— Posted by JaMeZz34 on 2:13 pm on Mar. 25, 2002
What are Good ways of Picking these without using a set? i keep hearing about these complicated terms for the different types of picks you have to insert while turning this etc. Could any1 define or explain the routines?
— Posted by ghettopimp70 on 3:22 pm on Mar. 25, 2002
The basic idea for picking a lock is you first insert a tension wrench, which is a small thin piece of metal with a 90 degree turn at the end (making it L-shaped) with that you apply pressure in the direction that a key would normally turn. Next you put in a lockpick and starting from the back, lift each pin indivudually. Shit why am i explaining this the best place to go to learn is on that http://www.howstuffworks.com/lock-picking.htm. It is so easy to understand lockpicking after visiting that site
— Posted by JaMeZz34 on 7:01 pm on Mar. 25, 2002
ive tried that site, except it only gives info on tumbler locks, not warded locks
— Posted by ghettopimp70 on 10:56 pm on Mar. 25, 2002
I dunno then. Have u tried MIT
— Posted by knightmedia on 2:03 am on Mar. 26, 2002
The MIT guide is all tumbler locks, too. Warded locks are wafer-based, and you HAVE to use a warded pick set to pick them. They’re quite a bit harder to learn (I’ve never tried) than pin tumblers, but from what I understand you HAVE to use the warded pick set. You can’t feel or here the pins set like you can with a pin tumbler.
— Posted by myachi on 3:29 am on Mar. 26, 2002
I pretty sure that you only need warded picks to open the lock. From my understanding you just put the right pick jn and turn and it will open just like you used the key. Warded locks are old locks mostly used in padlocks which is why there so easy to open with the right picks.(Warded Picks)
— Posted by johnny 99 on 3:50 am on Mar. 26, 2002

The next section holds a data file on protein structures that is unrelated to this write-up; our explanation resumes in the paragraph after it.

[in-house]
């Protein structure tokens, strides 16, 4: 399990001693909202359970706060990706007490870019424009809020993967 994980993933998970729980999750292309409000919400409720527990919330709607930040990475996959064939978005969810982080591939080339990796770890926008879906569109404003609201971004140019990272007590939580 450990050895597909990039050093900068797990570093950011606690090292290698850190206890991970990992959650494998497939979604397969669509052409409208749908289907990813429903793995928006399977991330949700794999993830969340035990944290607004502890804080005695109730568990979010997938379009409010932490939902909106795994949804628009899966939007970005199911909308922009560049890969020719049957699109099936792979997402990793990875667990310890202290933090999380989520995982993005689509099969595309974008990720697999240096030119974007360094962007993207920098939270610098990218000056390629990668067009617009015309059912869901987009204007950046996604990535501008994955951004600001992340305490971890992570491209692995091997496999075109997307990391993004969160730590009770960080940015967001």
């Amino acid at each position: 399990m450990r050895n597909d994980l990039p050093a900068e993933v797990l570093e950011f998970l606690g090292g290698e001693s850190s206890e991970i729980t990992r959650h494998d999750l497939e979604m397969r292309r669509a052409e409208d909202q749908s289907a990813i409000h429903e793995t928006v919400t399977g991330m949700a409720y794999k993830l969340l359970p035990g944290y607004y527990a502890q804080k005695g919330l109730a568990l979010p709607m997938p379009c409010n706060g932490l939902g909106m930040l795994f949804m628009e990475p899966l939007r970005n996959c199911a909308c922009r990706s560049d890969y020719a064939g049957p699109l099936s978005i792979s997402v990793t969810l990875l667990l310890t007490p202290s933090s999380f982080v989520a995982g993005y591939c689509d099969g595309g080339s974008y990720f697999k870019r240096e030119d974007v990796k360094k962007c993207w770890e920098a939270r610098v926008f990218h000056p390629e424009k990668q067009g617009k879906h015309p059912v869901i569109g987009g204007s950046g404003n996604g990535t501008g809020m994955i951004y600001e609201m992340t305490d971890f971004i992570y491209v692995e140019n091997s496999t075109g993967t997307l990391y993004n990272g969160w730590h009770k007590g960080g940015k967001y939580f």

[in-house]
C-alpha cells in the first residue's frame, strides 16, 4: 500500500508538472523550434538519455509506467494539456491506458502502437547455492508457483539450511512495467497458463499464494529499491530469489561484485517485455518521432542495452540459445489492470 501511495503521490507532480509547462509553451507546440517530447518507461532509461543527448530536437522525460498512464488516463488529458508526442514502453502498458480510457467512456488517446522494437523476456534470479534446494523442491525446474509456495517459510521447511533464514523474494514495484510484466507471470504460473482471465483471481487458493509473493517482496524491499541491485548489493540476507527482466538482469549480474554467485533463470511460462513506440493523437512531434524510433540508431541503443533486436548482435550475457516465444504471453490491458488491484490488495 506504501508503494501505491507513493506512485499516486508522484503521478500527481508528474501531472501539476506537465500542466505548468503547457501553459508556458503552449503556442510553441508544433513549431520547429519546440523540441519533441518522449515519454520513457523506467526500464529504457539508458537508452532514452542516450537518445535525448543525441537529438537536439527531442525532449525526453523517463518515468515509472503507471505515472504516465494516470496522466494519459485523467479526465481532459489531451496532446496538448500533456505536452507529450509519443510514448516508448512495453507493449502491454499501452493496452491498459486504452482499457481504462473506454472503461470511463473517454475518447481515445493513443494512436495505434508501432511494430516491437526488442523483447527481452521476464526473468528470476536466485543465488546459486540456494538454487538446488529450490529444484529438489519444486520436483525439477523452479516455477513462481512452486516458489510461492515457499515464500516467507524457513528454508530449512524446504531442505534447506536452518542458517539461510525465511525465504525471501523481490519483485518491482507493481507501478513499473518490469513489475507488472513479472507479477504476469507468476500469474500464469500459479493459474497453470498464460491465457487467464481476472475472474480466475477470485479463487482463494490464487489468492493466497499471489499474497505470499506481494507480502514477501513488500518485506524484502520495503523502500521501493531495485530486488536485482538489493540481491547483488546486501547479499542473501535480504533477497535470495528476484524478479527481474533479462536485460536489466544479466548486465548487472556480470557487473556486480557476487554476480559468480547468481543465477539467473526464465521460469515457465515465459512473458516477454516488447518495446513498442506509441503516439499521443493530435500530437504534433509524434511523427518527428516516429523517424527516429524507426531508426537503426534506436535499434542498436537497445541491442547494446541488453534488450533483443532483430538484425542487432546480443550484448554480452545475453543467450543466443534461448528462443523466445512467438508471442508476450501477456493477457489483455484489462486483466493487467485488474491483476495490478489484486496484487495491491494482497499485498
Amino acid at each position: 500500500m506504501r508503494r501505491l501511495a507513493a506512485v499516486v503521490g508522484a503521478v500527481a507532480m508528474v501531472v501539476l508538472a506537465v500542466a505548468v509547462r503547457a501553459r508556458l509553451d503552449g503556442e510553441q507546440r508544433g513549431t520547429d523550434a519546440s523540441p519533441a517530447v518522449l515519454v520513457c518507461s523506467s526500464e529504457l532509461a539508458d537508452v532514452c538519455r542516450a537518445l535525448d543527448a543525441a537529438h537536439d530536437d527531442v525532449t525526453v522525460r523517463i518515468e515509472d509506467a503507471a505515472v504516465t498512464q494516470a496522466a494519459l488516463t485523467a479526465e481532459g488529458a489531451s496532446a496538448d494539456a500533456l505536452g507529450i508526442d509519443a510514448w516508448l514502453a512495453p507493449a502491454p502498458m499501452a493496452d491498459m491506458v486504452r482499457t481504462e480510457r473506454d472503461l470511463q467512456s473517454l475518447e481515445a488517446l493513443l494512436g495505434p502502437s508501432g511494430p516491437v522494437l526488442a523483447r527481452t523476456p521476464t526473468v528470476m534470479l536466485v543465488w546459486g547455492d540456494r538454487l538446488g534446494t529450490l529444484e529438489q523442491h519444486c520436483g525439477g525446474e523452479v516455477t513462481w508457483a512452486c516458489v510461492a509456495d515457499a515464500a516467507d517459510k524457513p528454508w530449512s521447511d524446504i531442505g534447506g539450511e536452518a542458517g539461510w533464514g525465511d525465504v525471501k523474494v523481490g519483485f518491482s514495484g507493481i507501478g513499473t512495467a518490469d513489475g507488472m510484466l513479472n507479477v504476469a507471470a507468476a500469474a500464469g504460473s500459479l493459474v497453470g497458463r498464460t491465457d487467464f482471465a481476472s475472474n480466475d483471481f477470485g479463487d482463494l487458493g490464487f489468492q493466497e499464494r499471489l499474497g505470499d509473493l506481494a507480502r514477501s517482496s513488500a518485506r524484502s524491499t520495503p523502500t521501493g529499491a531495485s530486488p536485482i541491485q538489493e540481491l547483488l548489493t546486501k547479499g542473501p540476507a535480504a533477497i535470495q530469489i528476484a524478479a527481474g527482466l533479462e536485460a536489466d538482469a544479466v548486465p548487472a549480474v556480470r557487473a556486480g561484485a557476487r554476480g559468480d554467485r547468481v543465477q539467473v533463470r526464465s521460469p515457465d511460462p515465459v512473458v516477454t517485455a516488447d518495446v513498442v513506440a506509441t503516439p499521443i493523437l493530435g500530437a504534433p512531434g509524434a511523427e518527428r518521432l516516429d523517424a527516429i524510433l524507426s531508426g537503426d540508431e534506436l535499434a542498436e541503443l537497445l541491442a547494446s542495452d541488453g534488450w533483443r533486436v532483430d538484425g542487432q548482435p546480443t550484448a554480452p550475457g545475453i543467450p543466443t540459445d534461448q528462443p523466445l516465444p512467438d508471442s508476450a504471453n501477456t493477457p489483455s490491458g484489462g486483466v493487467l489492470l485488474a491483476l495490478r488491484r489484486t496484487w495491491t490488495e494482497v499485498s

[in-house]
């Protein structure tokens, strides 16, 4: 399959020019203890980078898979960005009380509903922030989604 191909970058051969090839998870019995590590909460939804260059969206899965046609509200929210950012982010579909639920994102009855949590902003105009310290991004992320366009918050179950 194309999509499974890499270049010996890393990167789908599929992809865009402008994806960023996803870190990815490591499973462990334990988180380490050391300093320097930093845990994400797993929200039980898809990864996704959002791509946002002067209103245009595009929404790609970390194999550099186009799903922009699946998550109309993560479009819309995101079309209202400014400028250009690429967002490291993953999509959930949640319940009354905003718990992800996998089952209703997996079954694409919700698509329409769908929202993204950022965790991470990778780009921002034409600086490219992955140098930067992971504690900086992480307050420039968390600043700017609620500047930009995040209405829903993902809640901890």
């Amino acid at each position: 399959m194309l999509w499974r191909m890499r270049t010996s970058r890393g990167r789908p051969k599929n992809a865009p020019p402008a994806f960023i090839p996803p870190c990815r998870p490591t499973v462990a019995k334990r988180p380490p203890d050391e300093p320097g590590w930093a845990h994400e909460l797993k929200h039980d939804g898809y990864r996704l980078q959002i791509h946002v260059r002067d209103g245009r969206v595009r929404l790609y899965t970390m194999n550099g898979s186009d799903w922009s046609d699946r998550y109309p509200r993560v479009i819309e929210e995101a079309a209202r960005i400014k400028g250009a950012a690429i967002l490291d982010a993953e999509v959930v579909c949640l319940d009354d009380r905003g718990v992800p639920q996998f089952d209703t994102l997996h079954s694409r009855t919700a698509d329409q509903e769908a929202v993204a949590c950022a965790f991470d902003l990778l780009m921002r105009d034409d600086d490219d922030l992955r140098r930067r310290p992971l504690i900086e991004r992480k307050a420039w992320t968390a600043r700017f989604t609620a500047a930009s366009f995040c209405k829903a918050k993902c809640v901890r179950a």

Your thinking of wafer tumbler locks knight, ie. most auto locks. Warded locks are some of te easiest locks around to pick. But it’s even easier to make a set of skeleton keys to open them. Back to that in a minute. A ward, is just a guard that keeps the key from turning in the keyway. Unless the key has a cut out to let it rotate past the ward. they don’t lift at all. the only part that concerns us is the lever at the back of the keyway (there are either 1 or 2 depending on the lock.) that the wards protect. Some examples of warded locks are; handcuffs, the master padlocks with the keyhole that looks lik a zigzag lightning bolt, and the OLD doorlocks that you see in three stooges movies where the key sticks out of the lock like a handle. You can order a set of warded lock skeleton keys from the same places that sell lockpicks for about $20 or you can make your own like this. Go buy yourself 2 medium warded padlocks . look at the keys they won’t have different heights on the edge like your door key, but instead will have several notches all cut to the same depth. Now file everythig of down to the depth of the notches or a little below, except for the last set of flanges at the very tip. YOU should now have a strait shank with a cross on the very tip of the key. that is your single lever skeleton key! test it on the other lock to make sure that it works. for the double lever key, do exactly the same thing except you want to leave the last 2 sets of arms. if the scond set is very wide, just file it all off except for the last 3/16 of an inch closest to the first set. s that it looks like a cross with a double set of arms. now do exactly the same with a set of keys from a large warded lock and you have a set of skeletonkeys that will open 85% of the warded padlocks in the world.for doors you can buy a set of skeleton keys a the hardware store for $2 for handcuffs I find that a blowgun wire with a 30% bend about a 1/4 inch from the end works very well. These are not picks you don’t need a tension wrench. just insert the key into the lock and turn gently, the lock should spring open. if it doesn’t, try the next one. one of them will open it if you’ve done a good jobof making them. GOOD LUCK!